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PHOTOS: Georgia O'Keeffe's Wardrobe on View at New Brooklyn Museum Exhibit

 Georgia O’Keeffe, photographed in New Mexico by Bruce Weber, in 1984.
Georgia O’Keeffe, photographed in New Mexico by Bruce Weber, in 1984.
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Bruce Weber/Courtesy of the Brooklyn Museum

PROSPECT HEIGHTS — The famous painting style of Georgia O’Keeffe is well-known all over the world, created by a woman with a very distinct eye and way of living.

That personal style — O’Keefe's dress, where she lived and even how she posed — will be on view at the Brooklyn Museum starting this weekend. The new exhibit, “Georgia O’Keeffe: Living Modern,” will showcase the artist’s work alongside her wardrobe, images of her home and portraits taken by Ansel Adams, Annie Leibovitz, Andy Warhol and Bruce Weber, among others.

The exhibit aims to show how O’Keeffe’s personal style affected her work and vice versa, from her years in New York when she wore only black and white to her time in New Mexico, “where her art and clothing changed in response to the surrounding colors of the Southwestern landscape,” according to a description of the exhibit from the museum.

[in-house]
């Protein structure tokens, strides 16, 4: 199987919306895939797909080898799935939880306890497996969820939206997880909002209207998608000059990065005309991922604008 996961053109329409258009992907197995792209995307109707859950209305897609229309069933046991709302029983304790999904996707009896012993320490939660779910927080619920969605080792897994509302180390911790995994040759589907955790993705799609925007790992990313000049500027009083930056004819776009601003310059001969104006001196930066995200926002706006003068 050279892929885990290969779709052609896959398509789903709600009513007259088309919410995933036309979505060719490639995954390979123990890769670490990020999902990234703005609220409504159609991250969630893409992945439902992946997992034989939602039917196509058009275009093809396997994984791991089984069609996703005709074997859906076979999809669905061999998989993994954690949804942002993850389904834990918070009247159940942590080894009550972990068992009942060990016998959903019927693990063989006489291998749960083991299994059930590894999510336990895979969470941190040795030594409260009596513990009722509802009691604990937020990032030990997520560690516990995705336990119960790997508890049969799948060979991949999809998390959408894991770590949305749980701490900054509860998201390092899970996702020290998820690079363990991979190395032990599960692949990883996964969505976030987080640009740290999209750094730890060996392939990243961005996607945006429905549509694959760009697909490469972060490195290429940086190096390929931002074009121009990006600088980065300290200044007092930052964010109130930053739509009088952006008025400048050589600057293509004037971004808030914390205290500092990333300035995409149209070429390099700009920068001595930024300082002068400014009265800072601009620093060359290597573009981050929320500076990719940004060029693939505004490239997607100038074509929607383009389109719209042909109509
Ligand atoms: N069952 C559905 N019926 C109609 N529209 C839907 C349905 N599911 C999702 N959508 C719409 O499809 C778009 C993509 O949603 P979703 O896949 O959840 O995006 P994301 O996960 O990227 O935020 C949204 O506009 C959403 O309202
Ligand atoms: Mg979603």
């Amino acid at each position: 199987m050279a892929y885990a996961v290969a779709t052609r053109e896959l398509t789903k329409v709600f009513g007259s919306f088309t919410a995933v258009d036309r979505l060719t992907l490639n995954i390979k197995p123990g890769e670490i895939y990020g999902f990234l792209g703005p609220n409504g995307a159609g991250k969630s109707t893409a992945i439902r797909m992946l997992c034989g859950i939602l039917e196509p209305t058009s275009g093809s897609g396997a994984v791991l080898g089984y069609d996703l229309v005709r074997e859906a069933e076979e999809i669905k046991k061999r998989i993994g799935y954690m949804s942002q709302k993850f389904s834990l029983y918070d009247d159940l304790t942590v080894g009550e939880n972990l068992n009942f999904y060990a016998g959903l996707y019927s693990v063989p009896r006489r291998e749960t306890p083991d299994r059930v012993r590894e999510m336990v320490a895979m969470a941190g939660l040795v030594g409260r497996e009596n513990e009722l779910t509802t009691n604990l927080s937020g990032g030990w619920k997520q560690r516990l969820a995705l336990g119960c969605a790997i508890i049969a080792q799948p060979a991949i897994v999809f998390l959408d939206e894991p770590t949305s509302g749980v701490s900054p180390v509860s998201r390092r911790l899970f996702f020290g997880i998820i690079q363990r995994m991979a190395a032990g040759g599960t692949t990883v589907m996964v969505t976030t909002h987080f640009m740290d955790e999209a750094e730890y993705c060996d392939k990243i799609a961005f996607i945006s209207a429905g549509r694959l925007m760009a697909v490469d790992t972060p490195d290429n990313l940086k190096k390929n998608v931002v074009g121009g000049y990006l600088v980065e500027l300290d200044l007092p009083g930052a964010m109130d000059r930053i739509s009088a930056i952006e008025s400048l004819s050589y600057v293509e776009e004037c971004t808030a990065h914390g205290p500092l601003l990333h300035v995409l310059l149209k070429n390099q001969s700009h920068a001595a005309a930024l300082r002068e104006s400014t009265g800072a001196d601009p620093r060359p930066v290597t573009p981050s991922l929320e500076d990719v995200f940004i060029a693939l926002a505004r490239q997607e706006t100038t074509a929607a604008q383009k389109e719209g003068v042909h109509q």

The show is part of the year-long feminist artwork project at the museum entitled “The Year of Yes,” celebrating the 10-year anniversary of the museum’s Elizabeth Sackler Center for Feminist Art. The “Year of Yes” has included work by Beverly Buchanan, Marilyn Minter and Judy Chicago.

“Living Modern” opens Friday and will run through July 23. Tickets cost $20 for adults, $12 for students and seniors and $6 for teens ages 12 through 19. Museum members get in free. Tickets are available online through the museum’s website.

Some of the items on view at "Georgia O'Keeffe: Living Modern" include (clockwise from top left) a portrait of O'Keeffe taken by Alfred Stieglitz in 1927, one of her linen blouses from the 1930s, a second portrait by Stieglitz from 1917 and a cotton dress worn by the artist in the 1970s. (Photo credit: Courtesy of the Brooklyn Museum, Georgia O’Keeffe Museum, Alfred Stieglitz Collection and National Gallery of Art)